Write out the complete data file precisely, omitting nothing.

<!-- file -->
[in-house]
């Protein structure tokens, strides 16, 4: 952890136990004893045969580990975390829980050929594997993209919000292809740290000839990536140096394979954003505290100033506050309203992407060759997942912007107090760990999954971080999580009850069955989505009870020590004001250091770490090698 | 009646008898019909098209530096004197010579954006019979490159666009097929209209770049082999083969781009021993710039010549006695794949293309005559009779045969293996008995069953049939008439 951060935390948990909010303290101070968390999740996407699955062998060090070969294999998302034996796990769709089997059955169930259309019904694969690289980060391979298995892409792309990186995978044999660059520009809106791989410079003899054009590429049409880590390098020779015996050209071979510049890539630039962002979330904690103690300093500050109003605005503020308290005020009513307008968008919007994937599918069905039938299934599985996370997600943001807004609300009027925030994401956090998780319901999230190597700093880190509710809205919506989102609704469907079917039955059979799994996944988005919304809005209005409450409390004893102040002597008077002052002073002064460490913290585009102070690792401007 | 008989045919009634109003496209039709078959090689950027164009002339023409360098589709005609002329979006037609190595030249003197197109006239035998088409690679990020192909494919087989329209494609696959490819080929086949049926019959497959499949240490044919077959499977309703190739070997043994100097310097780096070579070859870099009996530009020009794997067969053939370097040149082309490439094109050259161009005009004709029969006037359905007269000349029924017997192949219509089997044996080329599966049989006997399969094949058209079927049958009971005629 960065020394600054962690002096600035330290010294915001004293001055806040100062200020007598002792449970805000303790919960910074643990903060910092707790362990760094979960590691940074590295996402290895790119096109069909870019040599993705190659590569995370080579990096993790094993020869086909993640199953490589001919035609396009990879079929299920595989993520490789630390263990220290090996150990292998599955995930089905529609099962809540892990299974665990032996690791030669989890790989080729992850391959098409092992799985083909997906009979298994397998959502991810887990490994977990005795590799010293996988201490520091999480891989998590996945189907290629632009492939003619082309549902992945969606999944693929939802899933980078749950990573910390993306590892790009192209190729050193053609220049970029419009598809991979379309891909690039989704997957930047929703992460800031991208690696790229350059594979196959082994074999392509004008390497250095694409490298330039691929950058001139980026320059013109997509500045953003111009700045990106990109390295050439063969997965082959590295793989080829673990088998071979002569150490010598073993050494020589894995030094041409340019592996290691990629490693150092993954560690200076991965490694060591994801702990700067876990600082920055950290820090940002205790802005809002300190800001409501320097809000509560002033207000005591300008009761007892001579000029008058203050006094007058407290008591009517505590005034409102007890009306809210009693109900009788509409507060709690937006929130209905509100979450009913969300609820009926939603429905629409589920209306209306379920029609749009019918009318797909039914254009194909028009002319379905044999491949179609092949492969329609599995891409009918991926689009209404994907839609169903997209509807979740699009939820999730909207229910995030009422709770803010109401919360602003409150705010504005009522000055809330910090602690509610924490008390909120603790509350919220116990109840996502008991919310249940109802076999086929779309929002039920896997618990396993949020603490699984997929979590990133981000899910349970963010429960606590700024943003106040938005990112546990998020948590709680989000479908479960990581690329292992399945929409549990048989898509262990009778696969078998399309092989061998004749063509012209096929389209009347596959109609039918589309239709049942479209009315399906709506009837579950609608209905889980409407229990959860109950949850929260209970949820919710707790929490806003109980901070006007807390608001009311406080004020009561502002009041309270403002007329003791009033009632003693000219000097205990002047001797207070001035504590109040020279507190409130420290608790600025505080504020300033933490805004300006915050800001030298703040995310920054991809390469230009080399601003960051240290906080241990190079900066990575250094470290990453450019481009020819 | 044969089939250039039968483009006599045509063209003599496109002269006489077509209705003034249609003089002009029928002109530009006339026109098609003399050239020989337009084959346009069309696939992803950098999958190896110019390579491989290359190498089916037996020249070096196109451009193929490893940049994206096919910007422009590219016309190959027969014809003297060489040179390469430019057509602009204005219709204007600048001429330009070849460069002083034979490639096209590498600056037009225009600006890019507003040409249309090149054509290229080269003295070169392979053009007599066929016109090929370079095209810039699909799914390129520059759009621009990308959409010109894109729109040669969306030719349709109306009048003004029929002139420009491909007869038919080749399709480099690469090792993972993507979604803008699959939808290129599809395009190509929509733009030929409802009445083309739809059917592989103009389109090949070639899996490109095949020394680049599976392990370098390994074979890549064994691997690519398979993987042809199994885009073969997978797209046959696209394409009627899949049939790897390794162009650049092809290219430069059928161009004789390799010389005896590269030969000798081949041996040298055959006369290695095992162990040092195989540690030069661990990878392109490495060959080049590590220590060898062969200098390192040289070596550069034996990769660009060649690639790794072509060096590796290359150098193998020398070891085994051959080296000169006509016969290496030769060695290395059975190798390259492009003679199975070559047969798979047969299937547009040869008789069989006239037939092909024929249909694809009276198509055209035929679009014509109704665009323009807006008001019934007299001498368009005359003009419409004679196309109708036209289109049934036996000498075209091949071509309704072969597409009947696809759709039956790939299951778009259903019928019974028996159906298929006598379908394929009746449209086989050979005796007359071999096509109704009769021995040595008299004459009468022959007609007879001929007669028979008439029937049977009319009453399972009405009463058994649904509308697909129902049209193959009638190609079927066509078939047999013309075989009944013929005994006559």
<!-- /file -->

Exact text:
[in-house]
């Protein structure tokens, strides 16, 4: 952890136990004893045969580990975390829980050929594997993209919000292809740290000839990536140096394979954003505290100033506050309203992407060759997942912007107090760990999954971080999580009850069955989505009870020590004001250091770490090698 | 009646008898019909098209530096004197010579954006019979490159666009097929209209770049082999083969781009021993710039010549006695794949293309005559009779045969293996008995069953049939008439 951060935390948990909010303290101070968390999740996407699955062998060090070969294999998302034996796990769709089997059955169930259309019904694969690289980060391979298995892409792309990186995978044999660059520009809106791989410079003899054009590429049409880590390098020779015996050209071979510049890539630039962002979330904690103690300093500050109003605005503020308290005020009513307008968008919007994937599918069905039938299934599985996370997600943001807004609300009027925030994401956090998780319901999230190597700093880190509710809205919506989102609704469907079917039955059979799994996944988005919304809005209005409450409390004893102040002597008077002052002073002064460490913290585009102070690792401007 | 008989045919009634109003496209039709078959090689950027164009002339023409360098589709005609002329979006037609190595030249003197197109006239035998088409690679990020192909494919087989329209494609696959490819080929086949049926019959497959499949240490044919077959499977309703190739070997043994100097310097780096070579070859870099009996530009020009794997067969053939370097040149082309490439094109050259161009005009004709029969006037359905007269000349029924017997192949219509089997044996080329599966049989006997399969094949058209079927049958009971005629 960065020394600054962690002096600035330290010294915001004293001055806040100062200020007598002792449970805000303790919960910074643990903060910092707790362990760094979960590691940074590295996402290895790119096109069909870019040599993705190659590569995370080579990096993790094993020869086909993640199953490589001919035609396009990879079929299920595989993520490789630390263990220290090996150990292998599955995930089905529609099962809540892990299974665990032996690791030669989890790989080729992850391959098409092992799985083909997906009979298994397998959502991810887990490994977990005795590799010293996988201490520091999480891989998590996945189907290629632009492939003619082309549902992945969606999944693929939802899933980078749950990573910390993306590892790009192209190729050193053609220049970029419009598809991979379309891909690039989704997957930047929703992460800031991208690696790229350059594979196959082994074999392509004008390497250095694409490298330039691929950058001139980026320059013109997509500045953003111009700045990106990109390295050439063969997965082959590295793989080829673990088998071979002569150490010598073993050494020589894995030094041409340019592996290691990629490693150092993954560690200076991965490694060591994801702990700067876990600082920055950290820090940002205790802005809002300190800001409501320097809000509560002033207000005591300008009761007892001579000029008058203050006094007058407290008591009517505590005034409102007890009306809210009693109900009788509409507060709690937006929130209905509100979450009913969300609820009926939603429905629409589920209306209306379920029609749009019918009318797909039914254009194909028009002319379905044999491949179609092949492969329609599995891409009918991926689009209404994907839609169903997209509807979740699009939820999730909207229910995030009422709770803010109401919360602003409150705010504005009522000055809330910090602690509610924490008390909120603790509350919220116990109840996502008991919310249940109802076999086929779309929002039920896997618990396993949020603490699984997929979590990133981000899910349970963010429960606590700024943003106040938005990112546990998020948590709680989000479908479960990581690329292992399945929409549990048989898509262990009778696969078998399309092989061998004749063509012209096929389209009347596959109609039918589309239709049942479209009315399906709506009837579950609608209905889980409407229990959860109950949850929260209970949820919710707790929490806003109980901070006007807390608001009311406080004020009561502002009041309270403002007329003791009033009632003693000219000097205990002047001797207070001035504590109040020279507190409130420290608790600025505080504020300033933490805004300006915050800001030298703040995310920054991809390469230009080399601003960051240290906080241990190079900066990575250094470290990453450019481009020819 | 044969089939250039039968483009006599045509063209003599496109002269006489077509209705003034249609003089002009029928002109530009006339026109098609003399050239020989337009084959346009069309696939992803950098999958190896110019390579491989290359190498089916037996020249070096196109451009193929490893940049994206096919910007422009590219016309190959027969014809003297060489040179390469430019057509602009204005219709204007600048001429330009070849460069002083034979490639096209590498600056037009225009600006890019507003040409249309090149054509290229080269003295070169392979053009007599066929016109090929370079095209810039699909799914390129520059759009621009990308959409010109894109729109040669969306030719349709109306009048003004029929002139420009491909007869038919080749399709480099690469090792993972993507979604803008699959939808290129599809395009190509929509733009030929409802009445083309739809059917592989103009389109090949070639899996490109095949020394680049599976392990370098390994074979890549064994691997690519398979993987042809199994885009073969997978797209046959696209394409009627899949049939790897390794162009650049092809290219430069059928161009004789390799010389005896590269030969000798081949041996040298055959006369290695095992162990040092195989540690030069661990990878392109490495060959080049590590220590060898062969200098390192040289070596550069034996990769660009060649690639790794072509060096590796290359150098193998020398070891085994051959080296000169006509016969290496030769060695290395059975190798390259492009003679199975070559047969798979047969299937547009040869008789069989006239037939092909024929249909694809009276198509055209035929679009014509109704665009323009807006008001019934007299001498368009005359003009419409004679196309109708036209289109049934036996000498075209091949071509309704072969597409009947696809759709039956790939299951778009259903019928019974028996159906298929006598379908394929009746449209086989050979005796007359071999096509109704009769021995040595008299004459009468022959007609007879001929007669028979008439029937049977009319009453399972009405009463058994649904509308697909129902049209193959009638190609079927066509078939047999013309075989009944013929005994006559």